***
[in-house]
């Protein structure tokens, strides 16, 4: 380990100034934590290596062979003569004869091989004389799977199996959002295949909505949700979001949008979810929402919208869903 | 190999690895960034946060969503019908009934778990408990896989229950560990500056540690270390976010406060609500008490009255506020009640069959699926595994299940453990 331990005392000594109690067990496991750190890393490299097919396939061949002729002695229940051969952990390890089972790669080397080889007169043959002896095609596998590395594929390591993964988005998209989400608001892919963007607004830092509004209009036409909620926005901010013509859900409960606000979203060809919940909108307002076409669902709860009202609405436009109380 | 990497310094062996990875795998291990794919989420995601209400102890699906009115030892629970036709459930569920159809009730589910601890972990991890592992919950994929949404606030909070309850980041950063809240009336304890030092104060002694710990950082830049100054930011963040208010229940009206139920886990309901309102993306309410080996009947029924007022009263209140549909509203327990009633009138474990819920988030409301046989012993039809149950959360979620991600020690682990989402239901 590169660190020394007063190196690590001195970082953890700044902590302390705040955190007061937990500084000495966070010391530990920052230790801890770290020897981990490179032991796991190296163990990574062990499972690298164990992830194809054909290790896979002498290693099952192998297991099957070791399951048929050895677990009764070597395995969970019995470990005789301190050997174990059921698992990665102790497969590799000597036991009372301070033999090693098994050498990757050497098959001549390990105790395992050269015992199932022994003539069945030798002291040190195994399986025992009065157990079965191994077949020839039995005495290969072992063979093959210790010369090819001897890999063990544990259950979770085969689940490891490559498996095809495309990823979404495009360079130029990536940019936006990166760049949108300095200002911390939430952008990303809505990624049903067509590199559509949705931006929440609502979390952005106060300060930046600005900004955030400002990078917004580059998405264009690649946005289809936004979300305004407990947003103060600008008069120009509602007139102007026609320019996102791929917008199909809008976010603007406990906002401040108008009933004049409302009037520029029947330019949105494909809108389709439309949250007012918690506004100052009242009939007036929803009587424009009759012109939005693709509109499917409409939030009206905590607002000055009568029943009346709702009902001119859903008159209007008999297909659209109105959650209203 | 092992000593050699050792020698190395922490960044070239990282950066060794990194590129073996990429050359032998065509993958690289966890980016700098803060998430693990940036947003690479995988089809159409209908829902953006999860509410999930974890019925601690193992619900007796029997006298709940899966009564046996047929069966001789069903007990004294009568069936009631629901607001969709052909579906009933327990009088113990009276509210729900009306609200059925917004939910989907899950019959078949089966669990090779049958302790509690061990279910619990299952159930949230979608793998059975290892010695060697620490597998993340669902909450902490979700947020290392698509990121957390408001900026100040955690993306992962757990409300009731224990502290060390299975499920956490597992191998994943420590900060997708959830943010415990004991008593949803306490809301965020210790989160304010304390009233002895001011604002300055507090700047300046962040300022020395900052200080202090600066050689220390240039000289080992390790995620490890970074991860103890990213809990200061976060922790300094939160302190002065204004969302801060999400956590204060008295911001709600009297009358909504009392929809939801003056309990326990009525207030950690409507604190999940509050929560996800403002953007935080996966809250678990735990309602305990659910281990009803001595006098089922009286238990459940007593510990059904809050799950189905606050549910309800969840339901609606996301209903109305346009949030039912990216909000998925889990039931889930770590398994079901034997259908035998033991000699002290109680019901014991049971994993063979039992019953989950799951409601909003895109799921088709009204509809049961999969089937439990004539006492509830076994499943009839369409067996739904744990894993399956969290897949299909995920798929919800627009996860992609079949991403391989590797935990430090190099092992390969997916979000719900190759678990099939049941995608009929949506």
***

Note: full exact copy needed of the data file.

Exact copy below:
[in-house]
């Protein structure tokens, strides 16, 4: 380990100034934590290596062979003569004869091989004389799977199996959002295949909505949700979001949008979810929402919208869903 | 190999690895960034946060969503019908009934778990408990896989229950560990500056540690270390976010406060609500008490009255506020009640069959699926595994299940453990 331990005392000594109690067990496991750190890393490299097919396939061949002729002695229940051969952990390890089972790669080397080889007169043959002896095609596998590395594929390591993964988005998209989400608001892919963007607004830092509004209009036409909620926005901010013509859900409960606000979203060809919940909108307002076409669902709860009202609405436009109380 | 990497310094062996990875795998291990794919989420995601209400102890699906009115030892629970036709459930569920159809009730589910601890972990991890592992919950994929949404606030909070309850980041950063809240009336304890030092104060002694710990950082830049100054930011963040208010229940009206139920886990309901309102993306309410080996009947029924007022009263209140549909509203327990009633009138474990819920988030409301046989012993039809149950959360979620991600020690682990989402239901 590169660190020394007063190196690590001195970082953890700044902590302390705040955190007061937990500084000495966070010391530990920052230790801890770290020897981990490179032991796991190296163990990574062990499972690298164990992830194809054909290790896979002498290693099952192998297991099957070791399951048929050895677990009764070597395995969970019995470990005789301190050997174990059921698992990665102790497969590799000597036991009372301070033999090693098994050498990757050497098959001549390990105790395992050269015992199932022994003539069945030798002291040190195994399986025992009065157990079965191994077949020839039995005495290969072992063979093959210790010369090819001897890999063990544990259950979770085969689940490891490559498996095809495309990823979404495009360079130029990536940019936006990166760049949108300095200002911390939430952008990303809505990624049903067509590199559509949705931006929440609502979390952005106060300060930046600005900004955030400002990078917004580059998405264009690649946005289809936004979300305004407990947003103060600008008069120009509602007139102007026609320019996102791929917008199909809008976010603007406990906002401040108008009933004049409302009037520029029947330019949105494909809108389709439309949250007012918690506004100052009242009939007036929803009587424009009759012109939005693709509109499917409409939030009206905590607002000055009568029943009346709702009902001119859903008159209007008999297909659209109105959650209203 | 092992000593050699050792020698190395922490960044070239990282950066060794990194590129073996990429050359032998065509993958690289966890980016700098803060998430693990940036947003690479995988089809159409209908829902953006999860509410999930974890019925601690193992619900007796029997006298709940899966009564046996047929069966001789069903007990004294009568069936009631629901607001969709052909579906009933327990009088113990009276509210729900009306609200059925917004939910989907899950019959078949089966669990090779049958302790509690061990279910619990299952159930949230979608793998059975290892010695060697620490597998993340669902909450902490979700947020290392698509990121957390408001900026100040955690993306992962757990409300009731224990502290060390299975499920956490597992191998994943420590900060997708959830943010415990004991008593949803306490809301965020210790989160304010304390009233002895001011604002300055507090700047300046962040300022020395900052200080202090600066050689220390240039000289080992390790995620490890970074991860103890990213809990200061976060922790300094939160302190002065204004969302801060999400956590204060008295911001709600009297009358909504009392929809939801003056309990326990009525207030950690409507604190999940509050929560996800403002953007935080996966809250678990735990309602305990659910281990009803001595006098089922009286238990459940007593510990059904809050799950189905606050549910309800969840339901609606996301209903109305346009949030039912990216909000998925889990039931889930770590398994079901034997259908035998033991000699002290109680019901014991049971994993063979039992019953989950799951409601909003895109799921088709009204509809049961999969089937439990004539006492509830076994499943009839369409067996739904744990894993399956969290897949299909995920798929919800627009996860992609079949991403391989590797935990430090190099092992390969997916979000719900190759678990099939049941995608009929949506």